As was mentioned earlier, there are two versions of this film included with this set: the 155-minute premier version, and a 112-minute edit that was intended for wide distribution. The shorter version is the film that has been released in the past, and the one that most people are familiar with. It holds up very well by itself and is a good film. I preferred the longer version though. I thought the extra scenes, none of them very major, did a good job of expanding and explaining the characters. The aforementioned scene with Jesus at the carpenter's shop is one such added scene that improves the quality of the film as a whole. There was also an extra color scene in the original version. The introduction of Mary Magdalen is in two strip Technicolor where it is presenting in B&W in the 1931 release.
There are three audio tracks that accompany this film. The original cut has a newly recorded score by Donald Sosin. Sosin did the accompaniment to Kino's release of Nosferatu, and he does an equally splendid job with this soundtrack. The music fits the scenes and enhances the mood, and the sound effects that he includes (coins dropping for example) are not intrusive. The 1931 version come with the original soundtrack Hugo Riesenfeld, and a new score played by Timothy J. Tikker. I thought both of these were good, and preferred Tikker's just a bit more. Though the Riesenfeld score had a bit of background noise and not much dynamic range, the tracks all sounded excellent. It should be noted that the new recordings are presented in stereo, not in 5.1 as it has been listed on many web sites. The original 1931 audio track is in mono.
This film looks wonderful. Cecil B. DeMille had the foresight
to keep all of his films in a refrigerated warehouse, and because of that
the deterioration that has ravaged most silent films has left his movies
mostly untouched. There is some decomposition at the beginning of
the Technicolor resurrection scene, but a majority of the rest of the film
looks excellent. There is very little in the way of print damage,
and the level of detail is excellent. The 155-minute version of the
film was definitely superior to the 112-minute edit. Though there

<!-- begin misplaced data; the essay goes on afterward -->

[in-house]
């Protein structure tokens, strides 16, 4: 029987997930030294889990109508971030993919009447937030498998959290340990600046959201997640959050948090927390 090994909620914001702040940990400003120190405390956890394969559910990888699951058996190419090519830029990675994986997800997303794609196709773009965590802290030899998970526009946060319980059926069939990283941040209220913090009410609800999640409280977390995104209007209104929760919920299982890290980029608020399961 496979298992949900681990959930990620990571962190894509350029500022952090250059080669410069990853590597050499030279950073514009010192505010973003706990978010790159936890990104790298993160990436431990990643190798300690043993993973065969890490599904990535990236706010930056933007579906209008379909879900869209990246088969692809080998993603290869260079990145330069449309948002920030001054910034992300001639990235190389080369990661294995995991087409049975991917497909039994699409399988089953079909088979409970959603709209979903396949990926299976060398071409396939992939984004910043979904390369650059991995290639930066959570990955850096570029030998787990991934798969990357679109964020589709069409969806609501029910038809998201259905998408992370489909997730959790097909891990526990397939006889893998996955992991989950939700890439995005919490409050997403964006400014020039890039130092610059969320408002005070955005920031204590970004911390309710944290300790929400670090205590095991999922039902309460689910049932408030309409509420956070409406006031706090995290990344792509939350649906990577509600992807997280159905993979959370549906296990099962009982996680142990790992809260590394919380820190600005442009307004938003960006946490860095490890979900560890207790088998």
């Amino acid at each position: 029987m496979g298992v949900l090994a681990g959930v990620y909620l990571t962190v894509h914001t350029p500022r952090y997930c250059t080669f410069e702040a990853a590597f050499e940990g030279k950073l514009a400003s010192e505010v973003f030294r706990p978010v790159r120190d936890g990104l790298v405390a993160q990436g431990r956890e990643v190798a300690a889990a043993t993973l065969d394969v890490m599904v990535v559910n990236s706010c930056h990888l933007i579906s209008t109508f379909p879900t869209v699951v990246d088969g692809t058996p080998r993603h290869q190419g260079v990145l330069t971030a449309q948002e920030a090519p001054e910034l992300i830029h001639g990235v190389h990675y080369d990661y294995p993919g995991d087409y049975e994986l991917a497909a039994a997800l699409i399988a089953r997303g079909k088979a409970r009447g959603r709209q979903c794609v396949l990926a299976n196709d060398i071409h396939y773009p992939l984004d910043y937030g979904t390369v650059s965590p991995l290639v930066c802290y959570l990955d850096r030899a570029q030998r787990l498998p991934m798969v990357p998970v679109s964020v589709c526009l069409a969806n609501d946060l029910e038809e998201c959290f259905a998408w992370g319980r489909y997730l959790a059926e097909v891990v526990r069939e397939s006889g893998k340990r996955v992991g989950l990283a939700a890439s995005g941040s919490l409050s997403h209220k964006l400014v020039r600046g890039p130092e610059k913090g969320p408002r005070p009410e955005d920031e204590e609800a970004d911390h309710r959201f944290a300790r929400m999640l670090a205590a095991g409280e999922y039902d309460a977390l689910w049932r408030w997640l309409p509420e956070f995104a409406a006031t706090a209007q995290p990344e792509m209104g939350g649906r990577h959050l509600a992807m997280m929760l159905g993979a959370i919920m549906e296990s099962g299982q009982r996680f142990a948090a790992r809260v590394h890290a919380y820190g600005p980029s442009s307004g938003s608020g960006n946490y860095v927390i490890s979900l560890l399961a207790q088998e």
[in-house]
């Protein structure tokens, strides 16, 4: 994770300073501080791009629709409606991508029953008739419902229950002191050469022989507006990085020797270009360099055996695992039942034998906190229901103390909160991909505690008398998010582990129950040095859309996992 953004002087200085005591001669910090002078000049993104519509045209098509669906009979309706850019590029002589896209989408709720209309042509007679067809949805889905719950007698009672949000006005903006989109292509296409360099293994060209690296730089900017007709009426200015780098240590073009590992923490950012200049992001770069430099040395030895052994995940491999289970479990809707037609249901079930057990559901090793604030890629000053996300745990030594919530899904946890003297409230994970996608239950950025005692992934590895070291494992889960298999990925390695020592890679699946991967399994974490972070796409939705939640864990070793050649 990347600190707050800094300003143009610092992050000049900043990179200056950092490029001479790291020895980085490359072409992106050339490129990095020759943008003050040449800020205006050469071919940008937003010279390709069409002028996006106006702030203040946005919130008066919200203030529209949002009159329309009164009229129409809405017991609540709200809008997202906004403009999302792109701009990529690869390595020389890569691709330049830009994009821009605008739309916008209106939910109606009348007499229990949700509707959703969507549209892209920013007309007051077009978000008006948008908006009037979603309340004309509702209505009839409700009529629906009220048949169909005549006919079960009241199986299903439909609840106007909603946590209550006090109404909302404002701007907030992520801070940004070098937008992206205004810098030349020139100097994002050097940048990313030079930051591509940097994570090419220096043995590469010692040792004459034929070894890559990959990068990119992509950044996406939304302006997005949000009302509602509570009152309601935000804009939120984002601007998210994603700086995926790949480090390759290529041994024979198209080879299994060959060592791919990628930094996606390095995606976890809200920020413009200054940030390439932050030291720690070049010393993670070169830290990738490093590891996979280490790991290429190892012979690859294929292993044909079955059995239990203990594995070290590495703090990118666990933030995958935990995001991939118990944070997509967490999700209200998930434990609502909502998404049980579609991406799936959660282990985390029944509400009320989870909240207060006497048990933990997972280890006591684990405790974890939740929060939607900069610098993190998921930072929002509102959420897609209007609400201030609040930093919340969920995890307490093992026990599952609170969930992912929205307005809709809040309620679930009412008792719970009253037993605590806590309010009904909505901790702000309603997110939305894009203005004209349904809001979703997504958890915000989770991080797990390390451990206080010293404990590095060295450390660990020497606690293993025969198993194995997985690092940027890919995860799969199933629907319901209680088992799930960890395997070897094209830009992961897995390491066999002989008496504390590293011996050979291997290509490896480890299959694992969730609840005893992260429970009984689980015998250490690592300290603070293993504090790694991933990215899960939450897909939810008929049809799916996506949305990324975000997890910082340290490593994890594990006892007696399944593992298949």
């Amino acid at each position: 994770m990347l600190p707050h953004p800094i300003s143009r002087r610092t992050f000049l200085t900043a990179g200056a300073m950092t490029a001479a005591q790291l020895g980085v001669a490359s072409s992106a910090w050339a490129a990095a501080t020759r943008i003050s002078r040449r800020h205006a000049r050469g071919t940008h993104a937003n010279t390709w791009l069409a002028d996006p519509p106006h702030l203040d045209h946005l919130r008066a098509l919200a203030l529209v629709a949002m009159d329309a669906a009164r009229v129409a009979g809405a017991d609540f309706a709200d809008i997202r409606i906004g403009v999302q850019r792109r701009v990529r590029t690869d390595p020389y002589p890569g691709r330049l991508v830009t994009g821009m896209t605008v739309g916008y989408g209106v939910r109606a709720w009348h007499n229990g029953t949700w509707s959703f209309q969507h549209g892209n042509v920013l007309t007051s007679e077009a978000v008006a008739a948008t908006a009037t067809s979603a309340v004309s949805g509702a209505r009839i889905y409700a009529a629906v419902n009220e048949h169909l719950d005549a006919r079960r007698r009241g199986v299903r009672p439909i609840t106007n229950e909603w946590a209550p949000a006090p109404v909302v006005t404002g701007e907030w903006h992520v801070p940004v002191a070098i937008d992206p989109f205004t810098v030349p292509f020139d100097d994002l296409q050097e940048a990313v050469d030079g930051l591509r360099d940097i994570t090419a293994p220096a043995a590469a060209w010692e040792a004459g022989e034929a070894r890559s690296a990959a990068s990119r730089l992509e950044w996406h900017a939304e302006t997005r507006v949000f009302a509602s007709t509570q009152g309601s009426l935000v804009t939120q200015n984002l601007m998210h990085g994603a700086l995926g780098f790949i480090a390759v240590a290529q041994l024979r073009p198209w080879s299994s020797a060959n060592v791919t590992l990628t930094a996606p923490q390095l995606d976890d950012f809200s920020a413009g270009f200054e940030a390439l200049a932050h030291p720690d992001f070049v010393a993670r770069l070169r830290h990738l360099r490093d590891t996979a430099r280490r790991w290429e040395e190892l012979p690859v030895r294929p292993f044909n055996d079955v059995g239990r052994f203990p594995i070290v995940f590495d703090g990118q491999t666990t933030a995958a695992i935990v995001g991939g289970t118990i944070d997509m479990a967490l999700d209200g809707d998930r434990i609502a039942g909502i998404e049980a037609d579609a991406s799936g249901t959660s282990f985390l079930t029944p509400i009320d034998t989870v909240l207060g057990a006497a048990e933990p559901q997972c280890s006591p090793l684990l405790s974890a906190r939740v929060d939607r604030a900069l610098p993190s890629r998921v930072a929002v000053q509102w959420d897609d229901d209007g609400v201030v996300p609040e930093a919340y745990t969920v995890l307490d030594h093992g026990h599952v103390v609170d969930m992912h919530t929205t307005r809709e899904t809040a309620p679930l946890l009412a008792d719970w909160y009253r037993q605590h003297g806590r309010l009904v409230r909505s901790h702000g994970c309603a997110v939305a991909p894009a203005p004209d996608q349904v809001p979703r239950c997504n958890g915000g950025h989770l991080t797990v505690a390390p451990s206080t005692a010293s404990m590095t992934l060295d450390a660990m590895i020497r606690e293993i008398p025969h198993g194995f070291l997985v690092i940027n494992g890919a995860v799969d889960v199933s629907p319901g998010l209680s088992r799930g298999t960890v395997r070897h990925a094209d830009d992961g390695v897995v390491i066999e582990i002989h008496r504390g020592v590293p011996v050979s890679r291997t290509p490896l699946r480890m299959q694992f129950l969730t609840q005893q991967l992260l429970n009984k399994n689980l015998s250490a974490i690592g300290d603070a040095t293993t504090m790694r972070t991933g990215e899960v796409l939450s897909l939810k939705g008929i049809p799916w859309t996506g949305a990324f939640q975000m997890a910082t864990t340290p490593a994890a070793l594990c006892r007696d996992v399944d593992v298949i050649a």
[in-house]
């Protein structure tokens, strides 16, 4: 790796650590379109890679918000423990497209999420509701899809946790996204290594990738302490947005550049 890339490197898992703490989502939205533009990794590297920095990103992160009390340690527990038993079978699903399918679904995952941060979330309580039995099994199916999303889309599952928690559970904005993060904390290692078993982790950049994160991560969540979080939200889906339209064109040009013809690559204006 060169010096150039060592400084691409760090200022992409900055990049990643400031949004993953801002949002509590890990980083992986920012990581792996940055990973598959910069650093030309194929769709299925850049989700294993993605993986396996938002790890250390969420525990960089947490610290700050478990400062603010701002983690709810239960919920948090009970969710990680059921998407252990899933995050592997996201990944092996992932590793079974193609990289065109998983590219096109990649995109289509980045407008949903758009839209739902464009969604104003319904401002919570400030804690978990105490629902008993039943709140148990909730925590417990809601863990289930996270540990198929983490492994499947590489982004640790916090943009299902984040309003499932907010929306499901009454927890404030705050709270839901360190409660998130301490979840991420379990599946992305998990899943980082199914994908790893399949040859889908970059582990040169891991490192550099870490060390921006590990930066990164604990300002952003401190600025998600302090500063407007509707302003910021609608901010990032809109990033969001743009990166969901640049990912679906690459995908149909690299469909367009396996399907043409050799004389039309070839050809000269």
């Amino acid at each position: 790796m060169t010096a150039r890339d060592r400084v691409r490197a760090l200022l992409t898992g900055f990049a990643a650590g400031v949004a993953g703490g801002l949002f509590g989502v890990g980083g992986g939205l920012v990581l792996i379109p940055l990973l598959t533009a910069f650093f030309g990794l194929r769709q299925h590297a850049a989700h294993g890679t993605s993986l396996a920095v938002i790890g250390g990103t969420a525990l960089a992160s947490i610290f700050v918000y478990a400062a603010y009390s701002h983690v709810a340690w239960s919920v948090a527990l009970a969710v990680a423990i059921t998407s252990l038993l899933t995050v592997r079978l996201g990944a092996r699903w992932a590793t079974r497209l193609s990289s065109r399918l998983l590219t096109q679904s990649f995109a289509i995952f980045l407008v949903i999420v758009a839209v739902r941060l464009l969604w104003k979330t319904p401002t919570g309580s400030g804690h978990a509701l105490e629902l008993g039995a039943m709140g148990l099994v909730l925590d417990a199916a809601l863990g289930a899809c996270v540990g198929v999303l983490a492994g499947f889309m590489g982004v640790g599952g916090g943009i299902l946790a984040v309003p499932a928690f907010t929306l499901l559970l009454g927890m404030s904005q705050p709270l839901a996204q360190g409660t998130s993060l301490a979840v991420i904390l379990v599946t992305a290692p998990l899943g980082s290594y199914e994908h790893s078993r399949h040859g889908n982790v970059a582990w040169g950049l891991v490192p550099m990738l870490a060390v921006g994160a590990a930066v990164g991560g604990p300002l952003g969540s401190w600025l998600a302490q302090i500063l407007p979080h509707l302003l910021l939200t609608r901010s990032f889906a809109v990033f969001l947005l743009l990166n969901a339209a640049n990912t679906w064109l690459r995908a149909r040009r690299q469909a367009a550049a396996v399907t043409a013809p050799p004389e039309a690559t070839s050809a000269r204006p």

was some grain in bothe versions, the shorter film was softer, and had
inferior contrast. The blacks were much stronger in the longer version
of the film also. The general release version of the film also has
a framing issue. When it was rereleased in 1931, the film had a soundtrack
added to it. To make room for the audio track on the film, the left
side of the frame had to be sacrificed. The upshot is that when someone
is supposed to be in the center of the frame, they appear slightly to the
left. This doesn't hurt the film terribly, but it is noticeable after
you watch the original version of the film.
There are a good selection of extras included with this set.
The King of Kings premiered at the grand opening of Grauman's Chinese Theater on May 18th, 1927. The Opening Night section includes a selection of newspaper ads, photographs and a telegram from Cecil B. DeMille to the cast that he sent following the premier.
The original program is included on the first disc, along with the press book. One the first day of shooting, DeMille invited various members of the clergy to give their blessing to the film. There is a transcription of DeMilles introduction and their remarks.
There is also a trailer for the movie.
There is a 13˝-minute reel of behind the scenes shots that were taken for the purpose of publicizing the film. This is silent, without accompaniment, and looked very good. I was expecting the image quality to be poor, but it wasn't. An interesting peek into at a DeMille production in full swing.
There is also a gallery of production stills, a selection of sketches that Dan Sayre did for the film, and a some portrait photographs that W. M. Mortensen took of the cast.
A true epic film, the King of Kings looks fabulous in this new Criterion
edition. Including both edits of the film and a good selection of
extras, this is a wonderful release. If was surprised to find that
the longer version of the film plays better than the 112-minute version
that most people are familiar with. The extra scenes add a lot to
the story. A wonderful film, you don't have to be a devout Christian
to enjoy the film, it is a work of art. Highly Recommended.